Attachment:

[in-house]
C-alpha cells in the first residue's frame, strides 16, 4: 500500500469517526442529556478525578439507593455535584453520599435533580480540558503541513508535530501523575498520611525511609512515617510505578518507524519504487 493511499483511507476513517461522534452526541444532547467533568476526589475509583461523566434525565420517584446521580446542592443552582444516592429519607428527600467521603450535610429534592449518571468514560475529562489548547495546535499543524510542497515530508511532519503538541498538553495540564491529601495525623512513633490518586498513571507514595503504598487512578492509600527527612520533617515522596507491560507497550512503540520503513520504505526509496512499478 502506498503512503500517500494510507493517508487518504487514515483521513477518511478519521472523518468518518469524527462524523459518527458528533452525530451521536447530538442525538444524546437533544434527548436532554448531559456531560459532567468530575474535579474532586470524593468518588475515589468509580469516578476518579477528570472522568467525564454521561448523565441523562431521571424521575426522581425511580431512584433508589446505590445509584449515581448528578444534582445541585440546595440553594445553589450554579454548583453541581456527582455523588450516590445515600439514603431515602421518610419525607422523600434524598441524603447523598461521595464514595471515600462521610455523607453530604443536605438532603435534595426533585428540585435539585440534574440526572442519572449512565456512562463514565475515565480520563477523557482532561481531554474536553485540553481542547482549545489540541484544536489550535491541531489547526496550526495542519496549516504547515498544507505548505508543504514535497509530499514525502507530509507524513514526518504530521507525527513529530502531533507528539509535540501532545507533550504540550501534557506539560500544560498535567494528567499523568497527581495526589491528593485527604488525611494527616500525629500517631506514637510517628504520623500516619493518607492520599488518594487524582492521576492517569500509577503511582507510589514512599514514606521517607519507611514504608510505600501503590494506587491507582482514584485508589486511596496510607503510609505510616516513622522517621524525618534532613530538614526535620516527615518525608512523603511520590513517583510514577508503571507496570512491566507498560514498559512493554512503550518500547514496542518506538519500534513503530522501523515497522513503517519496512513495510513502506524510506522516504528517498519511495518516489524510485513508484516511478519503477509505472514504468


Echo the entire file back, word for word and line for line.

[in-house]
C-alpha cells in the first residue's frame, strides 16, 4: 500500500469517526442529556478525578439507593455535584453520599435533580480540558503541513508535530501523575498520611525511609512515617510505578518507524519504487 493511499483511507476513517461522534452526541444532547467533568476526589475509583461523566434525565420517584446521580446542592443552582444516592429519607428527600467521603450535610429534592449518571468514560475529562489548547495546535499543524510542497515530508511532519503538541498538553495540564491529601495525623512513633490518586498513571507514595503504598487512578492509600527527612520533617515522596507491560507497550512503540520503513520504505526509496512499478 502506498503512503500517500494510507493517508487518504487514515483521513477518511478519521472523518468518518469524527462524523459518527458528533452525530451521536447530538442525538444524546437533544434527548436532554448531559456531560459532567468530575474535579474532586470524593468518588475515589468509580469516578476518579477528570472522568467525564454521561448523565441523562431521571424521575426522581425511580431512584433508589446505590445509584449515581448528578444534582445541585440546595440553594445553589450554579454548583453541581456527582455523588450516590445515600439514603431515602421518610419525607422523600434524598441524603447523598461521595464514595471515600462521610455523607453530604443536605438532603435534595426533585428540585435539585440534574440526572442519572449512565456512562463514565475515565480520563477523557482532561481531554474536553485540553481542547482549545489540541484544536489550535491541531489547526496550526495542519496549516504547515498544507505548505508543504514535497509530499514525502507530509507524513514526518504530521507525527513529530502531533507528539509535540501532545507533550504540550501534557506539560500544560498535567494528567499523568497527581495526589491528593485527604488525611494527616500525629500517631506514637510517628504520623500516619493518607492520599488518594487524582492521576492517569500509577503511582507510589514512599514514606521517607519507611514504608510505600501503590494506587491507582482514584485508589486511596496510607503510609505510616516513622522517621524525618534532613530538614526535620516527615518525608512523603511520590513517583510514577508503571507496570512491566507498560514498559512493554512503550518500547514496542518506538519500534513503530522501523515497522513503517519496512513495510513502506524510506522516504528517498519511495518516489524510485513508484516511478519503477509505472514504468